Bulking up is hard to do.


For years, my husband and I went down the ethnic food aisle to get cheaper spices. For $2 a package you can get spices like cumin and oregano. Compared to the actual prices in the spice aisle, it is the logical choice. Well, we recently ran out of cumin, and instead of making the trip down to our discount spice and gluten free flour shop we went to get some at down the ethnic food aisle. My husband picked up those familiar red, green, and clear packages hanging there and was about to put them in the cart. We hadn’t made the trip to this spice section since my celiac diagnosis, so we hadn’t ever needed to check the purity of these spices. A quick peek at the back of the package, and everything was put back on the shelf and we were walking over to the spice section to seek gluten free cumin.

It seems like there shouldn’t be a reason for cumin to have gluten in it. Its cilantro seeds that have been toasted and ground. In a pure there should be no reason for wheat to be involved. Then again there’s no reason for a package of cashews or trail mix to have gluten, but sometimes they do. All of these labels have some of my least favorite words in the English language, “packaged in a facility that also processes wheat.” It’s part of the labeling standards that we discussed back here, and for the gluten sensitives, it’s not a deal breaker. For us Celiac’s is cross contamination hell. It means that nuts, grains, rice, or anything else that can be sold in bulk is just not 100% safe. You always have to check.


This also means that the bulk bins at your local supermarket are off limits. Even though we can find psyllium husk powder or xanthan gum in bulk, we still need to march ourselves over to the Bob’s Red Mill display to buy them. Why, because bulk bins are cross contamination hell. There’s the obvious part of it, everyone using the same scoops no matter what they’re getting. There’s nothing stopping someone from putting that scoop in to the wheat flour and then dipping the same scoop into the brown rice flour. There’s no reason to wash the scoop between each use. But there’s more to it than that.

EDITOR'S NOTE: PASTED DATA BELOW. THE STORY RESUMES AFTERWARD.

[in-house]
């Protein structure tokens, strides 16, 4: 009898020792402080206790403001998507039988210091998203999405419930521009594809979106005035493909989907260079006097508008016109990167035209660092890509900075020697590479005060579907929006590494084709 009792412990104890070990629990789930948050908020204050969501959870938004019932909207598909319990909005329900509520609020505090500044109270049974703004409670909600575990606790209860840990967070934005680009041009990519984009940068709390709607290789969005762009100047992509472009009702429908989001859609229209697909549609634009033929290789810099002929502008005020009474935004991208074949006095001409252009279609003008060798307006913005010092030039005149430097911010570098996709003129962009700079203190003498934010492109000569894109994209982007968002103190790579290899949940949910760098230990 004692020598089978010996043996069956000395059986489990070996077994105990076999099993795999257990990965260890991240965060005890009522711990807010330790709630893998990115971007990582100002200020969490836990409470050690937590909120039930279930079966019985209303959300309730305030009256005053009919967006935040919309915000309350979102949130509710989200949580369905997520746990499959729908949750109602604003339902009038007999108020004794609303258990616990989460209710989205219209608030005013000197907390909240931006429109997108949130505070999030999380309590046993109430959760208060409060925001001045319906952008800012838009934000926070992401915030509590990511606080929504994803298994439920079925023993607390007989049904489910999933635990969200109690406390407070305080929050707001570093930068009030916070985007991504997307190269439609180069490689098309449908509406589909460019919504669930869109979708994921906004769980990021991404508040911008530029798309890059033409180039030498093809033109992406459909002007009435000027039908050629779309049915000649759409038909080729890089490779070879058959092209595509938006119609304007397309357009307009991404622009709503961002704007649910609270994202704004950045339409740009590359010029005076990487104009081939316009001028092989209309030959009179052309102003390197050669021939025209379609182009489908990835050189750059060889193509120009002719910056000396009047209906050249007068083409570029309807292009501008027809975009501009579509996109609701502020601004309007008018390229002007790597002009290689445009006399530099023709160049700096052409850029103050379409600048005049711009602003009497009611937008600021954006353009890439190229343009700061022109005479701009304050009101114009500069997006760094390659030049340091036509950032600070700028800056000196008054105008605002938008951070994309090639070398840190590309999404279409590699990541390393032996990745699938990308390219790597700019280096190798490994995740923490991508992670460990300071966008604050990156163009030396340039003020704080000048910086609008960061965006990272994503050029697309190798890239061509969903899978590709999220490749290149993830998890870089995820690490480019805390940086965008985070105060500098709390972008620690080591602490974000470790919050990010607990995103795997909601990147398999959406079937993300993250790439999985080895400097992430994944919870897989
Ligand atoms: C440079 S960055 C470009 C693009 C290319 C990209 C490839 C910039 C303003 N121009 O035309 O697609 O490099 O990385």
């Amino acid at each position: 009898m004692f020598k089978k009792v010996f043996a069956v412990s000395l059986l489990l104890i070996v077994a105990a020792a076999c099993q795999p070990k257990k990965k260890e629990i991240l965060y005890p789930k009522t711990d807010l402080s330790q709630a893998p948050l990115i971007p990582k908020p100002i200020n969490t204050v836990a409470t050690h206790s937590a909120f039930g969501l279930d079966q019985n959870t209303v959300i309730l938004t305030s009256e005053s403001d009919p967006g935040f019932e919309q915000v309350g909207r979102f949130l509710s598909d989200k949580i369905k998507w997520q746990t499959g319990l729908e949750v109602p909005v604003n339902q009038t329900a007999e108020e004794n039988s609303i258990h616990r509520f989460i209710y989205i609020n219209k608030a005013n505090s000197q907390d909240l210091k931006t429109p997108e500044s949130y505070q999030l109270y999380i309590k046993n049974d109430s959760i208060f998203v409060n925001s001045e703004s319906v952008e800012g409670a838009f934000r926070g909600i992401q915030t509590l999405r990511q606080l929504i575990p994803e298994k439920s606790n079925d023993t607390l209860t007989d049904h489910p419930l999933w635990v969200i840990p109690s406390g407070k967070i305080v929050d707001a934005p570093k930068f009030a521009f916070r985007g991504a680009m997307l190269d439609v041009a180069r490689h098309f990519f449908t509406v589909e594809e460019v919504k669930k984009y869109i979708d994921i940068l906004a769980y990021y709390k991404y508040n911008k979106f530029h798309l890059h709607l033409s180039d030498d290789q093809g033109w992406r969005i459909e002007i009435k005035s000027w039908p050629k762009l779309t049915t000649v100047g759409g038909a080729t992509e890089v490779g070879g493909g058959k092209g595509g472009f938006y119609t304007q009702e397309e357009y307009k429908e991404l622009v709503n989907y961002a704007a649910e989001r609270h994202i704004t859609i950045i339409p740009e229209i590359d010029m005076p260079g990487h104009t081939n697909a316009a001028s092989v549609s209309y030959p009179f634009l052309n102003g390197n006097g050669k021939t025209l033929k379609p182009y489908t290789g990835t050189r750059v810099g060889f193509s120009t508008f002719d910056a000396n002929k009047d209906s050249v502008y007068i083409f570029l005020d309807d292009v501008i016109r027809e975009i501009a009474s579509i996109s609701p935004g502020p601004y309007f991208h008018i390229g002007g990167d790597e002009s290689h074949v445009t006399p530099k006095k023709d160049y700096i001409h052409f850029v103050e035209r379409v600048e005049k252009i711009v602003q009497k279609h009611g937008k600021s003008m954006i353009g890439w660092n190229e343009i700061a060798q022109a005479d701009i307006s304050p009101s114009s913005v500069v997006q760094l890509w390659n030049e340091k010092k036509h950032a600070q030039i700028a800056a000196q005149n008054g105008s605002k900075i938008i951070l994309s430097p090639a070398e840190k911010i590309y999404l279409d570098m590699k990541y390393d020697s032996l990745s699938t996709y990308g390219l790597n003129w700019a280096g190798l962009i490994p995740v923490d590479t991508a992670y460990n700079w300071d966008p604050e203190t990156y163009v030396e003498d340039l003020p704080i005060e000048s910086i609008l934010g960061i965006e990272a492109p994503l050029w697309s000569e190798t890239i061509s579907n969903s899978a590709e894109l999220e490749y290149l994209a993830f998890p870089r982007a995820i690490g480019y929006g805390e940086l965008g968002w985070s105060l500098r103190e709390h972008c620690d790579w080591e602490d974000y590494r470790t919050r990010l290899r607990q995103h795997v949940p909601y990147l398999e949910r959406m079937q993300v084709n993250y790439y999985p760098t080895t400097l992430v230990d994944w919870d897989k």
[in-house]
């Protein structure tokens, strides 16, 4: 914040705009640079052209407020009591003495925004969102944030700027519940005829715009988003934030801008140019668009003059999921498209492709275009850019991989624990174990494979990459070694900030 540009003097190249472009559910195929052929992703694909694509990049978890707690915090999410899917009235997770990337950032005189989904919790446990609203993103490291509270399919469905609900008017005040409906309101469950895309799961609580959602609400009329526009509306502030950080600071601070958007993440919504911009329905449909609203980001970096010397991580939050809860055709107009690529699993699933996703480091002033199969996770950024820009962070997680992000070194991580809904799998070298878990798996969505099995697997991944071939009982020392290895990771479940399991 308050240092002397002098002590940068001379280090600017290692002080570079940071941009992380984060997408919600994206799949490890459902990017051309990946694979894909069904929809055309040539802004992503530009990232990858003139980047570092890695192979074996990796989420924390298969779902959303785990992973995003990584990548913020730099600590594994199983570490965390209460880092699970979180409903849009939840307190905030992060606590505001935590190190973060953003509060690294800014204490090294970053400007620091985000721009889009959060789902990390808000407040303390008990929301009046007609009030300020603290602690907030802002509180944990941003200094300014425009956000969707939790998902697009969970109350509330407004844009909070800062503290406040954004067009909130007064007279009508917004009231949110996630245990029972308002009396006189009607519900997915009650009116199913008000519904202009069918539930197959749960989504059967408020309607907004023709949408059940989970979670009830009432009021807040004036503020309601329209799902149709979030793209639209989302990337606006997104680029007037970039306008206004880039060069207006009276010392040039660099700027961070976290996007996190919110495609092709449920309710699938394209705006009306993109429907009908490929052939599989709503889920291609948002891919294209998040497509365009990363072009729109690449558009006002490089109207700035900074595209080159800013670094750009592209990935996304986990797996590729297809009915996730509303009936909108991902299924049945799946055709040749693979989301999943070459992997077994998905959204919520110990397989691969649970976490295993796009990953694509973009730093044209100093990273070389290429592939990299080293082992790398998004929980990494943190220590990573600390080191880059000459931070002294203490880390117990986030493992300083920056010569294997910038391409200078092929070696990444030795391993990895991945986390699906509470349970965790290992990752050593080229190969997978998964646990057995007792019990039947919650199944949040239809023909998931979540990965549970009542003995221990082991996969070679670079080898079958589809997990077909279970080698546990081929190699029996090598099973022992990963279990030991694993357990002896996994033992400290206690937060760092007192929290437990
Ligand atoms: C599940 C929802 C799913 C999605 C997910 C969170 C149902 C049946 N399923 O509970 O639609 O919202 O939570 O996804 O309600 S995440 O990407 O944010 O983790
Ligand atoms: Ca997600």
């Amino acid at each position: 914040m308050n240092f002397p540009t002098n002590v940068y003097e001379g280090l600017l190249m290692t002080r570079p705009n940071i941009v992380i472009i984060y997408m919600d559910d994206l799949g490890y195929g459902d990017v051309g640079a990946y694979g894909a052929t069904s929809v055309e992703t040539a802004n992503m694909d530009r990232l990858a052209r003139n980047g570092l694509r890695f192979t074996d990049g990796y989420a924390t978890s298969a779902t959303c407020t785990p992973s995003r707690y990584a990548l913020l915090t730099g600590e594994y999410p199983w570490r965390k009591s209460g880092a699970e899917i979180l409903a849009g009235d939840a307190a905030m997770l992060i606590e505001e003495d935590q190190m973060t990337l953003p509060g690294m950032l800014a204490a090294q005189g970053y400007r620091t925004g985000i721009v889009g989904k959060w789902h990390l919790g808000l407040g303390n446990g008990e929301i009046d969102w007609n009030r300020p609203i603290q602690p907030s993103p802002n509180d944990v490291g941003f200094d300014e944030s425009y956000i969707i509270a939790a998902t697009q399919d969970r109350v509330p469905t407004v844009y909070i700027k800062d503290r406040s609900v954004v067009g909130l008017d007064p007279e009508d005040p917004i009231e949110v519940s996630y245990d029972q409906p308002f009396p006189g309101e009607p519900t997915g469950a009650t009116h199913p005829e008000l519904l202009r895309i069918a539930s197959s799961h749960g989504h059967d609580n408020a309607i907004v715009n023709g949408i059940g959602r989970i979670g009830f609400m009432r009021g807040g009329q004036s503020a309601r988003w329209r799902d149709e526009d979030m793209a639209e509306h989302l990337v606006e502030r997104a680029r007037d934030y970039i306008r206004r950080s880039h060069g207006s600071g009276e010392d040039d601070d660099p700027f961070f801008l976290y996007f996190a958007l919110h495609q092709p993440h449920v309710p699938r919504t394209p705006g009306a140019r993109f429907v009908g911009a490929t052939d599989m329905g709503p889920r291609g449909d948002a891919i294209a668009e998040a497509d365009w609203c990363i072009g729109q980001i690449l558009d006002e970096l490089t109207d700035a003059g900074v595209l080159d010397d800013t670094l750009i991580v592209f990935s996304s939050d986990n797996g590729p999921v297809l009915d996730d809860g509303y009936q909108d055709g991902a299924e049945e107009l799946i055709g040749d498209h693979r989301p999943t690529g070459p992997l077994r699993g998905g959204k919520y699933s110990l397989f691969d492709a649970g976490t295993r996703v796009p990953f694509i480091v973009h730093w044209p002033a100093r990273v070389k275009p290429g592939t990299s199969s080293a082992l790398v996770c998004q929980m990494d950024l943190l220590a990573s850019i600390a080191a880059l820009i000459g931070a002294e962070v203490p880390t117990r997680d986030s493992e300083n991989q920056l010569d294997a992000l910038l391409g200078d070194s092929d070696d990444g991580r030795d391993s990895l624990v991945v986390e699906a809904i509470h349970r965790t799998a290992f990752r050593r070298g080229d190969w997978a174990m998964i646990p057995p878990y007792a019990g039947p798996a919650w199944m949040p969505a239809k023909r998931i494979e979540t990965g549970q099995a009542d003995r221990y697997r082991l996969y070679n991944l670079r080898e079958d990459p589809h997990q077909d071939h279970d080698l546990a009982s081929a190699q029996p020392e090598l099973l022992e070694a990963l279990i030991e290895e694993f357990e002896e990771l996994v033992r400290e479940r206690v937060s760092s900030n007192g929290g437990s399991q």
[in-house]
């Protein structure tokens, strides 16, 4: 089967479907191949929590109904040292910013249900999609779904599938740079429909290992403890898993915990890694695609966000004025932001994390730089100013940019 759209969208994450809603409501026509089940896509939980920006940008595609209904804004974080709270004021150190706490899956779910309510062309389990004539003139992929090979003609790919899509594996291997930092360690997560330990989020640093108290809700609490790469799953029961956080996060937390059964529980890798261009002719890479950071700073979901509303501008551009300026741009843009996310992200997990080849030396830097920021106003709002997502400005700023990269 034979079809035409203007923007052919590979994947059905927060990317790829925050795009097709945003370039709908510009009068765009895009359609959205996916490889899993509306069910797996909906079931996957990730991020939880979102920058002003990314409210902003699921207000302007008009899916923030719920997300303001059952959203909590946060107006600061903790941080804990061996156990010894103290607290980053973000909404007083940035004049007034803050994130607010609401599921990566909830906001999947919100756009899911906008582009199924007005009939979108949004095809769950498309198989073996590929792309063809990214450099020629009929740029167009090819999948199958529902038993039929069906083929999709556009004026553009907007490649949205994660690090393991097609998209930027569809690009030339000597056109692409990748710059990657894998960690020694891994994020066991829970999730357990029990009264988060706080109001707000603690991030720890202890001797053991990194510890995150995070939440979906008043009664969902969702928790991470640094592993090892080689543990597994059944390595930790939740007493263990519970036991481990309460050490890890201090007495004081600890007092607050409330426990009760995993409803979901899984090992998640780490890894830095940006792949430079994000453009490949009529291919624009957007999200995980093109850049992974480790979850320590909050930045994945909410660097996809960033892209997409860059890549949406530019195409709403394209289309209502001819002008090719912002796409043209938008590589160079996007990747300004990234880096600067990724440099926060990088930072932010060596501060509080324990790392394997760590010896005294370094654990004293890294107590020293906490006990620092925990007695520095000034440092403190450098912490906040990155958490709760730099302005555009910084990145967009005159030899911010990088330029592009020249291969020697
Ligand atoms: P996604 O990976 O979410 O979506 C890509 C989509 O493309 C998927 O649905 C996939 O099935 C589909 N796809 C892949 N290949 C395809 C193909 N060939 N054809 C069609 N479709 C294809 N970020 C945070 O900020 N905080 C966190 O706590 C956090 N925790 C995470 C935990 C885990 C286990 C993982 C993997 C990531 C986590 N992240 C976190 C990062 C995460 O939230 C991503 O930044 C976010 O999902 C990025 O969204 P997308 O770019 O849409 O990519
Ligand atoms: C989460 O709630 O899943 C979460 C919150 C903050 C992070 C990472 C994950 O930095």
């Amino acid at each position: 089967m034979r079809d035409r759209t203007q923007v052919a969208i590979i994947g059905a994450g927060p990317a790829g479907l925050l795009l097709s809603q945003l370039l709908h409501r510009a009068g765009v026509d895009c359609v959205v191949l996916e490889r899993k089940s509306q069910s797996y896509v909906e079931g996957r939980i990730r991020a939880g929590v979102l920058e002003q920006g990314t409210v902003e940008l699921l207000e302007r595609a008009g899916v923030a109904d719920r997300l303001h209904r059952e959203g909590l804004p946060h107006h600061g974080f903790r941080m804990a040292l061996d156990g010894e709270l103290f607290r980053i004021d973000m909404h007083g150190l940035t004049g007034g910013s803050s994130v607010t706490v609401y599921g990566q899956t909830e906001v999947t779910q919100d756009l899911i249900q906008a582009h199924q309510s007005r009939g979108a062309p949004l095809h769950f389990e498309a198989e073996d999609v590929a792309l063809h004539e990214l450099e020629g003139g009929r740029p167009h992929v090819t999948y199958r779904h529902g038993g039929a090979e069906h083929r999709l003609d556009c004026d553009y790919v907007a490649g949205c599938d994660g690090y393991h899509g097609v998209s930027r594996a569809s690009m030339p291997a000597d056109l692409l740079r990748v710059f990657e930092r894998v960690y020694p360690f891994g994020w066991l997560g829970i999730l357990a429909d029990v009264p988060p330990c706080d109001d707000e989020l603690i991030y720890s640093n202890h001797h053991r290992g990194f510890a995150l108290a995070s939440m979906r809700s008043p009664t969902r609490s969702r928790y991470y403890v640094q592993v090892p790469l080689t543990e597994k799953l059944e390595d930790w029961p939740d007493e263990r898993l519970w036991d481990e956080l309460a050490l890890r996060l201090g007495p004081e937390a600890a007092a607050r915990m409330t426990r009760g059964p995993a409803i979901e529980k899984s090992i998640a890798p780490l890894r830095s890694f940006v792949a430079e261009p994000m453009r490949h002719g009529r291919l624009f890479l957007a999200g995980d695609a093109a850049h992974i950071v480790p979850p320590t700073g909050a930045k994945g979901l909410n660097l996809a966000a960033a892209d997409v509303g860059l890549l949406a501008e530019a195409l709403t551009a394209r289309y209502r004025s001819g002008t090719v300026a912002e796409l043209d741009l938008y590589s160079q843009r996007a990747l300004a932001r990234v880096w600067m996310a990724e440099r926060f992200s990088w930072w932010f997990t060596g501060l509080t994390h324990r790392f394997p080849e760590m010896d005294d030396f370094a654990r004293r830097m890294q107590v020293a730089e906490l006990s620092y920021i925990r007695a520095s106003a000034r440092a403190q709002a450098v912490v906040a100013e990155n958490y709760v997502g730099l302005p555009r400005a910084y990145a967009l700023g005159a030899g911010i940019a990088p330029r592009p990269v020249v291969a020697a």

Supermarkets aren’t required to clean bulk bins between uses. So bulk bins often don’t get cleaned between uses. This mean if they rearrange the bulk bin order, there’s never any need to actually clean the bin. So your rice flour could have been wheat flour at one point in time. There is no requirement for supermarkets to be careful with their bulk bins either. They can keep the rice flour or trail mix bins open while their filling up the wheat flour. Really it’s just not prudent. Don’t do it.

So, how does a Celitariat save money and stay safe from the glutens? You have to find pre-packaged bulk items. Near me, there is a wholesale market for bulk items. There’s no bins there, but they buy spices and flours to re-package into re-sealable plastic bags. The market also sells spices to other markets, so going there cuts out the middle man of the grocery store. This particular market is really safe, and I’ve never gotten sick from their flours before (even though they sell wheat flour and bulger in the same store.) We get super cheap gluten free flours, rice, beans, and even dried fruit, all things that are verboten in a normal supermarket. There’s no scoops, so there’s no cross contamination. Plus they have a really nice gluten free section with a variety of flours, pastas, crackers, and bars.